Approach every vendor booth and presentation with one question in mind: Will this genuinely enhance my ability (and that of my students) to live at the upper end of Bloom’s taxonomy? This simple question allows you to winnow out the shady salesmen who are just trying to make a buck off of you, avoid all of the sessions and pitches regarding technology for technology’s sake, ignore everyone who’s participating in the Great Tchotchke Land Rush, and skip all of the rest of the presentation chaff that’s not worth your precious time.
Walk out of every session that doesn’t meet your needs. Every single one. Don’t feel bad about it. Don’t feel apologetic or guilty. Just go. Find something that’s a better fit. It’s all but impossible for any single session to be a good fit for everyone who attends. There are 13,000+ people at the conference. Guess what? You all have different needs. Make sure yours are met.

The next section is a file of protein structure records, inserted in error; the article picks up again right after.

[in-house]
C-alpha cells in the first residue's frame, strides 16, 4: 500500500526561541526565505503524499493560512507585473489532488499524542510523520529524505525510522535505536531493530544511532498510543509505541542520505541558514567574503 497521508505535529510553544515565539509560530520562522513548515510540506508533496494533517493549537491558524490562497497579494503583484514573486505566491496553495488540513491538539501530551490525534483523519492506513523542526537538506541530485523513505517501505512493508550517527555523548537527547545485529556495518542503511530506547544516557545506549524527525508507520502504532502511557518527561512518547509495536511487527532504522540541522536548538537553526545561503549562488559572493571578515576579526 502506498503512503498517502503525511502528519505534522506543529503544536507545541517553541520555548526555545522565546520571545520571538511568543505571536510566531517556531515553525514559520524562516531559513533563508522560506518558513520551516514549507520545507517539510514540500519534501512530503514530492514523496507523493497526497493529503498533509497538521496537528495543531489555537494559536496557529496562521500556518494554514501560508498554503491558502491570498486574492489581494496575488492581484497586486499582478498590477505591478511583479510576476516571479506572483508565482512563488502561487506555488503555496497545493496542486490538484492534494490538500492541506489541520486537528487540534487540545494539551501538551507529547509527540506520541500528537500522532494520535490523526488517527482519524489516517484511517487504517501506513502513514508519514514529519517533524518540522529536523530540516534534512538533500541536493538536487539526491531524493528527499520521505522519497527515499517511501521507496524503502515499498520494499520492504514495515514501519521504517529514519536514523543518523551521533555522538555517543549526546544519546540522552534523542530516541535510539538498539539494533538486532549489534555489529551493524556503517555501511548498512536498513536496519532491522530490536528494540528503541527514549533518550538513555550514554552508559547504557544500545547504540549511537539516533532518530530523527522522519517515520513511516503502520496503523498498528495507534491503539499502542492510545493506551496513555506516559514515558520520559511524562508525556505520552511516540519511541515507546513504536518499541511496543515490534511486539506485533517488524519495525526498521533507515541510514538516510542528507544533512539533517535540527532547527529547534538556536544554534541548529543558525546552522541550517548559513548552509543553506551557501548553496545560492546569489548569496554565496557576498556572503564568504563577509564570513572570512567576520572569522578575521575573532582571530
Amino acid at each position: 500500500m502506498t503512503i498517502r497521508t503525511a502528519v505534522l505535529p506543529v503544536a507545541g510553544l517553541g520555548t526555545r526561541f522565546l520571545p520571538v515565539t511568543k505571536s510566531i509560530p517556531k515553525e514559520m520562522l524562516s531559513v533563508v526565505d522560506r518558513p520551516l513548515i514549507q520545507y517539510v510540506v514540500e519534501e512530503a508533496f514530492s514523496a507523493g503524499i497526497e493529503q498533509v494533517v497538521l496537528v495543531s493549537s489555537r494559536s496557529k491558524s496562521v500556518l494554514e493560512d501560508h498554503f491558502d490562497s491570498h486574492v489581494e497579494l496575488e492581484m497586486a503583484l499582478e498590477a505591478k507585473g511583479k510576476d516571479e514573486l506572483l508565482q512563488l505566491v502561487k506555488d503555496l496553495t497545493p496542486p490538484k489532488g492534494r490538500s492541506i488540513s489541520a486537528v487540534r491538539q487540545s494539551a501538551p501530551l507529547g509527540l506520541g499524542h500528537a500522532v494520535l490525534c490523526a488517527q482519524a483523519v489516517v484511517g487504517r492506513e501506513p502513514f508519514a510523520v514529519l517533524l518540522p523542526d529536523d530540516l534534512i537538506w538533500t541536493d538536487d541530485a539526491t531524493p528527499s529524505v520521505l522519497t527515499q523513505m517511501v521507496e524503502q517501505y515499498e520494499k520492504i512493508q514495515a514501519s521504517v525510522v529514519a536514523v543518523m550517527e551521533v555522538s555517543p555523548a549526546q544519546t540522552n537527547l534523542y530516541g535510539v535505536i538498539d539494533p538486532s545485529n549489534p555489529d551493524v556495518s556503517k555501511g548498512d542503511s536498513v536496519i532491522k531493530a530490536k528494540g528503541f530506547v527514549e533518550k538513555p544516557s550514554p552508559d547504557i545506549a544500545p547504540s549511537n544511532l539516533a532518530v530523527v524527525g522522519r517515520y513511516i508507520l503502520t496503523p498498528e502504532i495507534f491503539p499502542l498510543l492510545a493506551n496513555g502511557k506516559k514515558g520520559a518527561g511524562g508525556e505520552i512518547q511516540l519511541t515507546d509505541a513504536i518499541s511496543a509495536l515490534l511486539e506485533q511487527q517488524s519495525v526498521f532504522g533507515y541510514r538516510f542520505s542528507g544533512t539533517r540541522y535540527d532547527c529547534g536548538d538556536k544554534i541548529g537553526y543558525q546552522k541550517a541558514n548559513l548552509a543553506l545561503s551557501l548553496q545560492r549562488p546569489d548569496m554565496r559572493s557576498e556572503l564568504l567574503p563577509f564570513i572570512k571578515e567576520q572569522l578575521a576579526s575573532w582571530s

Remember that knowledge is socially constructed. Meaning is made within social contexts. Your best learning will be through conversations in the lounges and at Edubloggercon and by getting hands-on in the playgrounds rather than attendance at sit-and-get sessions. I’m happy to chat any time. Look for me in the Newbie Lounge on Sunday afternoon and maybe Monday morning. Otherwise I’ll most likely be hanging in the Bloggers’ Cafe.
Think about ways that you can step up. Steve Hargadon and others wanted more of an unconference experience and thus Edubloggercon and ISTE Unplugged were born. Beth Still didn’t attend the ISTE conference until 3 years ago; now there’s a Newbie Lounge just for newcomers. If there’s something you wish were at ISTE, make it happen.
Eat a genuine Philly cheesesteak. From a street cart or stand, not a sit-down restaurant.